Hence, SLOT offers the great advantage of imaging a cochlear implant directly at its operating place, albeit ex vivo. Despite minor reconstruction artifacts, SLOT allows to analyze the measure of the implant after insertion in detail. Although SLOT is limited to explanted and optically cleared samples this opens up a variety of interesting studies: Under the assumption that there is no significant change in the mechanical properties of the sample due to its preparation, SLOT imaging enables the visualization of case studies like comparisons of different types of cochlear implants. Moreover it allows for volumetric measurements of the precise position, in form of space between implant and functional membranes (e.g. basilar membrane) or insertion depth. Therefore, further studies of the mechanical properties after sample preparation should be performed. The best position of the electrode would be near to modiolus (M). However, in our datasets the electrode is close to the lateral wall along most of its length. This analysis would allow to evaluate the insertion process of physicians in training. The fact that the sample is optically cleared can offer an extra advantage by controlling the insertion procedure via a surgical microscope. This way, physicians in training could practice the CI insertion and check, whether tissue damage occurred due to effects like e.g. tip fold over, bending or even tissue penetration. However it must be noted that the immersion in clearing liquid as well as the decalcification changes the mechanical properties of the cochlea such as friction and plasticity.

Finally, SLOT is a technique which provides the possibility to simultaneously measure different well-established contrast mechanisms of optical microscopy. Thus, there is the possibility to additionally implement further steps of sample preparation. For example, a selective antibody staining of different anatomical structures and cell types is possible which has already been proven in and been published for murine samples [26]. This will enable to measure the position of the CI electrodes with respect to the neurons which have to be electrically stimulated by the CI can be studied and optimized. This could prove to be a valuable tool in studying and optimizing the performance of cochlear implants.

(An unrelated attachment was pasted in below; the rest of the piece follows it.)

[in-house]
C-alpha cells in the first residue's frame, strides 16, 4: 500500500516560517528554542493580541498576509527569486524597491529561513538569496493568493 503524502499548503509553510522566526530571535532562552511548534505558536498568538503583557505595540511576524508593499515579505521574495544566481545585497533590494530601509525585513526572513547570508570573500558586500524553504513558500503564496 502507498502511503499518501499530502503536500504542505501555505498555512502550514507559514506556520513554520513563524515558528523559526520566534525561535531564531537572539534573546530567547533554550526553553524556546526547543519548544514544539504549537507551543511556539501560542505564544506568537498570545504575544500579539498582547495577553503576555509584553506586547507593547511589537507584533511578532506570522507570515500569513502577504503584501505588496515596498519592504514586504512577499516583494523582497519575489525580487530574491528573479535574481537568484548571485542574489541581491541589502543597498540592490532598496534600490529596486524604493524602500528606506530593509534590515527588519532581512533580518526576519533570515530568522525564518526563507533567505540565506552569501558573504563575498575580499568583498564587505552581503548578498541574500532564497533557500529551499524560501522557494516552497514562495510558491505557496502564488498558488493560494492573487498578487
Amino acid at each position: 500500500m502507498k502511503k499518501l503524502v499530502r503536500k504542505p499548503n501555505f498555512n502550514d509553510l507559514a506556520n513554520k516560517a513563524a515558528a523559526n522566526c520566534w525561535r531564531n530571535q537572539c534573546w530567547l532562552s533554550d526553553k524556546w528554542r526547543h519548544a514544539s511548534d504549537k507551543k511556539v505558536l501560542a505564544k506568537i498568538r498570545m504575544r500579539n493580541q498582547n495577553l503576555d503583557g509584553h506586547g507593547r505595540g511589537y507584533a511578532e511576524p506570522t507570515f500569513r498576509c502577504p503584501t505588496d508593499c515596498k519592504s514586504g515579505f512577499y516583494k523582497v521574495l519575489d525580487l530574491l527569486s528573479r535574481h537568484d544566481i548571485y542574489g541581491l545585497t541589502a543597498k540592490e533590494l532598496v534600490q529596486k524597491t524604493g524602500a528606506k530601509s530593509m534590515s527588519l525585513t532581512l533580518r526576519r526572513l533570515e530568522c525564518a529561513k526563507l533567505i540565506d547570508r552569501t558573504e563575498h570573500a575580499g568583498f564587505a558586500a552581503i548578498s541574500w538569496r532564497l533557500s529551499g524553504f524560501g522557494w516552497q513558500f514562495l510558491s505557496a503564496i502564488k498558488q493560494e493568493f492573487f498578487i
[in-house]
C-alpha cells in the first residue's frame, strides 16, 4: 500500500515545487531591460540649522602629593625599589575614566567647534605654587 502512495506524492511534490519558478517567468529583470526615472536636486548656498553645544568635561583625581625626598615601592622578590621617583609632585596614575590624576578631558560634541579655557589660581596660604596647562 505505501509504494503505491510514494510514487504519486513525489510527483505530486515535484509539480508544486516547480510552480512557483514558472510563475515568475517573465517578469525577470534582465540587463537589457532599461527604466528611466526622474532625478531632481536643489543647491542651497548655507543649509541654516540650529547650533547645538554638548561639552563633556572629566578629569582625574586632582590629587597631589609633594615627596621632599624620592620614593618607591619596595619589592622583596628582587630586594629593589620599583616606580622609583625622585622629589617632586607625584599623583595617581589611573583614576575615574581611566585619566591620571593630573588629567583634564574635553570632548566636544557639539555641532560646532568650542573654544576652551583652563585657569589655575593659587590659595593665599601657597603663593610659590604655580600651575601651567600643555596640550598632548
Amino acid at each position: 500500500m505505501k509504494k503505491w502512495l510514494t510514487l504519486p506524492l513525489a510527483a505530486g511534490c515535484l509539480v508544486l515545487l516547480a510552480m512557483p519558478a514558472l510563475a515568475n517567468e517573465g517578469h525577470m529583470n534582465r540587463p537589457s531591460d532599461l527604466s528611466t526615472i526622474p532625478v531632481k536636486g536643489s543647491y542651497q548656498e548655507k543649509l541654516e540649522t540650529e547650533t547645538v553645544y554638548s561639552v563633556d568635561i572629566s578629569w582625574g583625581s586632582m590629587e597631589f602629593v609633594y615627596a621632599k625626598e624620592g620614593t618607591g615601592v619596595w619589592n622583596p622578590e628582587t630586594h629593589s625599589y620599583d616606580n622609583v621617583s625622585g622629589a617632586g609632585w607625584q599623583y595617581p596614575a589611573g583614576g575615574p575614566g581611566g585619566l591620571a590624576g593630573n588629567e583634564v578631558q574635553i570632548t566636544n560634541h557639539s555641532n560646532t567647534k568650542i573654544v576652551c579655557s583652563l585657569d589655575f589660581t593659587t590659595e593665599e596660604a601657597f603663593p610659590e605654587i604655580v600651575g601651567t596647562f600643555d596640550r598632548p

We presented scanning laser optical tomography (SLOT) as a novel three-dimensional ex vivo microscopy technique with great potential in the field of otology. It enables to visualize hard and soft tissue of the explanted human cochlea ex vivo by using extinction and autofluorescence as contrast mechanisms. The results achieved with this technique are comparable to μCT images of explanted cochlea concerning anatomical information content. Beyond that, SLOT enables the use of well-established contrast mechanisms from light microscopy, especially fluorescence staining [26]. By that, a wide array of further studies is made possible. For example, this will allow performing selective antibody staining in order to visualize single cell and tissue types. With that, a more detailed anatomical and functional analysis of the human cochlea ex vivo is conceivable. These possibilities are especially interesting since SLOT imaging is applicable in the presence of a metallic cochlear implant with reconstruction artifacts markedly decreased in comparison to X-ray computed tomography as reported by Postnov et al. [8].